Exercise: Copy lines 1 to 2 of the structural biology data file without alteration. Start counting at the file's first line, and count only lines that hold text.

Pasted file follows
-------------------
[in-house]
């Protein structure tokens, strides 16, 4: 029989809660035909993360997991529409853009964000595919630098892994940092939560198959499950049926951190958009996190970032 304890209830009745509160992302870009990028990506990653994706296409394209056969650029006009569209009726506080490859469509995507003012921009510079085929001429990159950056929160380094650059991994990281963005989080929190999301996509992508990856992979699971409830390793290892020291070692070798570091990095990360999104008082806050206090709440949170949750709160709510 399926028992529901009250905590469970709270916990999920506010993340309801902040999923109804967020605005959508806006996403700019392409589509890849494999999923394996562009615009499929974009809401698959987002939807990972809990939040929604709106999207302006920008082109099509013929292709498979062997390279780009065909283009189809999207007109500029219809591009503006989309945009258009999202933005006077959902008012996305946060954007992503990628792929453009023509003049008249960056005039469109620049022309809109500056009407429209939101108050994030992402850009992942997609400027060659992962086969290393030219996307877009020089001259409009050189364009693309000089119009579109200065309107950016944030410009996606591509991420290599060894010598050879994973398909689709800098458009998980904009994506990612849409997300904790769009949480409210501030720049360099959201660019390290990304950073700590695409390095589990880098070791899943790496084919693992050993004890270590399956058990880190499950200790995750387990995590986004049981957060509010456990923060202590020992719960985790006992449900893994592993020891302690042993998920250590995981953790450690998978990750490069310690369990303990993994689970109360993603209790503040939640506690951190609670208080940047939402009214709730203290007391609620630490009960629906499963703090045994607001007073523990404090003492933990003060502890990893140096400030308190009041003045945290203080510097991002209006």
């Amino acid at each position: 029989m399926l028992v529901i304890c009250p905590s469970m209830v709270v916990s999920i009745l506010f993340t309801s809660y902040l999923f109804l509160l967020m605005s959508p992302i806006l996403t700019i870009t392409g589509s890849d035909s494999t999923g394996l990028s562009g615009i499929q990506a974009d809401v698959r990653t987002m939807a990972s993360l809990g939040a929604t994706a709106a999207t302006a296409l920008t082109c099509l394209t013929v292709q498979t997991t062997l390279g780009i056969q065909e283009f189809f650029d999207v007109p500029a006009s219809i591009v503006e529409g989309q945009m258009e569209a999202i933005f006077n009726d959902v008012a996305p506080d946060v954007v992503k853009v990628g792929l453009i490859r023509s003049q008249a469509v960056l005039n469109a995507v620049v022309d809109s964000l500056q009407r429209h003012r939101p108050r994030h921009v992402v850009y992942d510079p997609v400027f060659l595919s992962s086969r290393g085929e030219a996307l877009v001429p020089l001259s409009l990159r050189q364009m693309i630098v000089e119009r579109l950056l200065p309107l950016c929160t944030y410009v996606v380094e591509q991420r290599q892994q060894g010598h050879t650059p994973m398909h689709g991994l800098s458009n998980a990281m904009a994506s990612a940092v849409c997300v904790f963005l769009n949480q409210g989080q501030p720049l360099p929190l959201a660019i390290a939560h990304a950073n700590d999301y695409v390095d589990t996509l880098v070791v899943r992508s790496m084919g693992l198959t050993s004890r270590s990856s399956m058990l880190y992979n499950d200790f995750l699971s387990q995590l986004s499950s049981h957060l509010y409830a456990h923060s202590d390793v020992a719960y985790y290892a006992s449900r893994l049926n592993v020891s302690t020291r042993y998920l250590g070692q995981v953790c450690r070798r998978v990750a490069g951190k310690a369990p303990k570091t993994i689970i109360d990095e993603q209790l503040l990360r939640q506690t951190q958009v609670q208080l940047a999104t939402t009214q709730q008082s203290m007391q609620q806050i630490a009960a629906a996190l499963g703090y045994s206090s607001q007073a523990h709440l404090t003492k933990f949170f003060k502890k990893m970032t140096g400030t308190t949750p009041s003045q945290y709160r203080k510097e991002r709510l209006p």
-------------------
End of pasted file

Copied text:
[in-house]
């Protein structure tokens, strides 16, 4: 029989809660035909993360997991529409853009964000595919630098892994940092939560198959499950049926951190958009996190970032 304890209830009745509160992302870009990028990506990653994706296409394209056969650029006009569209009726506080490859469509995507003012921009510079085929001429990159950056929160380094650059991994990281963005989080929190999301996509992508990856992979699971409830390793290892020291070692070798570091990095990360999104008082806050206090709440949170949750709160709510 399926028992529901009250905590469970709270916990999920506010993340309801902040999923109804967020605005959508806006996403700019392409589509890849494999999923394996562009615009499929974009809401698959987002939807990972809990939040929604709106999207302006920008082109099509013929292709498979062997390279780009065909283009189809999207007109500029219809591009503006989309945009258009999202933005006077959902008012996305946060954007992503990628792929453009023509003049008249960056005039469109620049022309809109500056009407429209939101108050994030992402850009992942997609400027060659992962086969290393030219996307877009020089001259409009050189364009693309000089119009579109200065309107950016944030410009996606591509991420290599060894010598050879994973398909689709800098458009998980904009994506990612849409997300904790769009949480409210501030720049360099959201660019390290990304950073700590695409390095589990880098070791899943790496084919693992050993004890270590399956058990880190499950200790995750387990995590986004049981957060509010456990923060202590020992719960985790006992449900893994592993020891302690042993998920250590995981953790450690998978990750490069310690369990303990993994689970109360993603209790503040939640506690951190609670208080940047939402009214709730203290007391609620630490009960629906499963703090045994607001007073523990404090003492933990003060502890990893140096400030308190009041003045945290203080510097991002209006």